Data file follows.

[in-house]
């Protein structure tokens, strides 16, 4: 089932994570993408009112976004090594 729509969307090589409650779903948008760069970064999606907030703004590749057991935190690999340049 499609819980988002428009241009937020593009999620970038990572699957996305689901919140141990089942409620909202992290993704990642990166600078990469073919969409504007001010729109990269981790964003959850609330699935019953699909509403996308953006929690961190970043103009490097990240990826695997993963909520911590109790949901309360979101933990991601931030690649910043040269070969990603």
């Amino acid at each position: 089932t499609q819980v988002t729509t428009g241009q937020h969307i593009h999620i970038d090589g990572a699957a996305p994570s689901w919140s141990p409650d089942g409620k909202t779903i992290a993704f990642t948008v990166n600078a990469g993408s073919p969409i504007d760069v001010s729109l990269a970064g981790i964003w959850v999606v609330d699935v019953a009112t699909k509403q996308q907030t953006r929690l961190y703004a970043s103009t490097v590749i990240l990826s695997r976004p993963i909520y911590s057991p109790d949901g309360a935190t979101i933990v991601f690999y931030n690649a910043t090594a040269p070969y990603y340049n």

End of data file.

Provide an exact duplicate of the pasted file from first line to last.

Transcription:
[in-house]
């Protein structure tokens, strides 16, 4: 089932994570993408009112976004090594 729509969307090589409650779903948008760069970064999606907030703004590749057991935190690999340049 499609819980988002428009241009937020593009999620970038990572699957996305689901919140141990089942409620909202992290993704990642990166600078990469073919969409504007001010729109990269981790964003959850609330699935019953699909509403996308953006929690961190970043103009490097990240990826695997993963909520911590109790949901309360979101933990991601931030690649910043040269070969990603």
């Amino acid at each position: 089932t499609q819980v988002t729509t428009g241009q937020h969307i593009h999620i970038d090589g990572a699957a996305p994570s689901w919140s141990p409650d089942g409620k909202t779903i992290a993704f990642t948008v990166n600078a990469g993408s073919p969409i504007d760069v001010s729109l990269a970064g981790i964003w959850v999606v609330d699935v019953a009112t699909k509403q996308q907030t953006r929690l961190y703004a970043s103009t490097v590749i990240l990826s695997r976004p993963i909520y911590s057991p109790d949901g309360a935190t979101i933990v991601f690999y931030n690649a910043t090594a040269p070969y990603y340049n």